Front Porch: Winter 2016

Works in the Nasher Museum of Art’s Southern Accent exhibition resonate with essays in this issue, including Leslie Gale Parr’s essay on Sunday parades in New Orleans. Willie Birch, Sweet Bye and Bye, 2002. Acrylic and charcoal on paper; 84 × 60 inches (213.36 × 152.4 cm), courtesy Nasher Museum of Art, Duke University.

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Front Porch: Winter 2016

by Harry Watson
Southern Cultures, Vol. 22, No. 4: Winter 2016

“It’s true that many of the “peculiar institutions” that once made the South indisputably distinctive are gone or fading, though whether this will efface southern identity or merely change it remains unsettled.”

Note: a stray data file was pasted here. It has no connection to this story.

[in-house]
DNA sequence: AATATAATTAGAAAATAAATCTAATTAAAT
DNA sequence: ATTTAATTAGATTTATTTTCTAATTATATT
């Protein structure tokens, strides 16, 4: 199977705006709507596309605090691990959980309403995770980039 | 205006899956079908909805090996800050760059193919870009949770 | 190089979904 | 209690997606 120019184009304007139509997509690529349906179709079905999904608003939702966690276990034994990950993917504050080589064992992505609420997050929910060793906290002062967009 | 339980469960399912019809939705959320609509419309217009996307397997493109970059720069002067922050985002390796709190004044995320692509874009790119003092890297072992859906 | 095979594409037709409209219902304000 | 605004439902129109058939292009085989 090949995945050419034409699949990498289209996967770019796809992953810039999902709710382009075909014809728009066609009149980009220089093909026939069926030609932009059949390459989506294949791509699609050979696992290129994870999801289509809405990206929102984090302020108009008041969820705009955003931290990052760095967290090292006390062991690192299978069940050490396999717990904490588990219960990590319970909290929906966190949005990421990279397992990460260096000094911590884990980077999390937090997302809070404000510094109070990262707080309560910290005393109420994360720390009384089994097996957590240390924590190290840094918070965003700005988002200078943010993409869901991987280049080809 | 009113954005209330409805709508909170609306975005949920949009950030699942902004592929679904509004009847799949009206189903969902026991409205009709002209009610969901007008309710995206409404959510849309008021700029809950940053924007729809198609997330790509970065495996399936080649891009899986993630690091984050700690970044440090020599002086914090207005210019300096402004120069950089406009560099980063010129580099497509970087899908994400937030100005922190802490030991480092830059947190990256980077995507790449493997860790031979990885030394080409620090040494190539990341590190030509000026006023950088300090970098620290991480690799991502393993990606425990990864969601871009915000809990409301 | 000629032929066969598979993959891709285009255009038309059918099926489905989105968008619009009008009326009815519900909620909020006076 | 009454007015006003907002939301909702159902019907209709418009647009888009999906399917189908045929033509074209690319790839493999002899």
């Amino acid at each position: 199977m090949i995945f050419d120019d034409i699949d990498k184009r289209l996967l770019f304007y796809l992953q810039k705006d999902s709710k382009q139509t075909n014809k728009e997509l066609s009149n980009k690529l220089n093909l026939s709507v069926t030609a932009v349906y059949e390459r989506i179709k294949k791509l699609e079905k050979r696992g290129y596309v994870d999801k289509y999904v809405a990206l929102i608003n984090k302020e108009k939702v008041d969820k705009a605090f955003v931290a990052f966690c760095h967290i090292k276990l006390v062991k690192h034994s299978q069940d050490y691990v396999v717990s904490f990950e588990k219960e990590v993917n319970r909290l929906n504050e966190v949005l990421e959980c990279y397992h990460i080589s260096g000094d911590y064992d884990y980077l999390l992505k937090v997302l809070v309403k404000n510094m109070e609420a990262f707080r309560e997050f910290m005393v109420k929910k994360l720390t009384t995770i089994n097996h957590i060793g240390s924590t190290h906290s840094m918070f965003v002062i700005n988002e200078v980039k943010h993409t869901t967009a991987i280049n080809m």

Beginning in the mid 1970s, millions of Americans began to reclaim their “roots,” partly inspired by Alex Haley’s gripping book and movie about his own southern and African forebears. Beyond that, the élan of the black pride movement was infectious, even among Americans who would never have admitted it, so millions tried to shake of a little late- modern sterility by hunting up half-forgotten stories of families, migrations, old countries and old neighborhoods, and struggles to thrive in unfamiliar places. I remember a professor who questioned an older ideal of assimilation by asking, “What if we didn’t want to be rendered into lard?” The family history rooms of public libraries began filling up with newly engaged researchers, poring over microfilm and local histories in search of personal identities unscathed by America’s famous melting pot.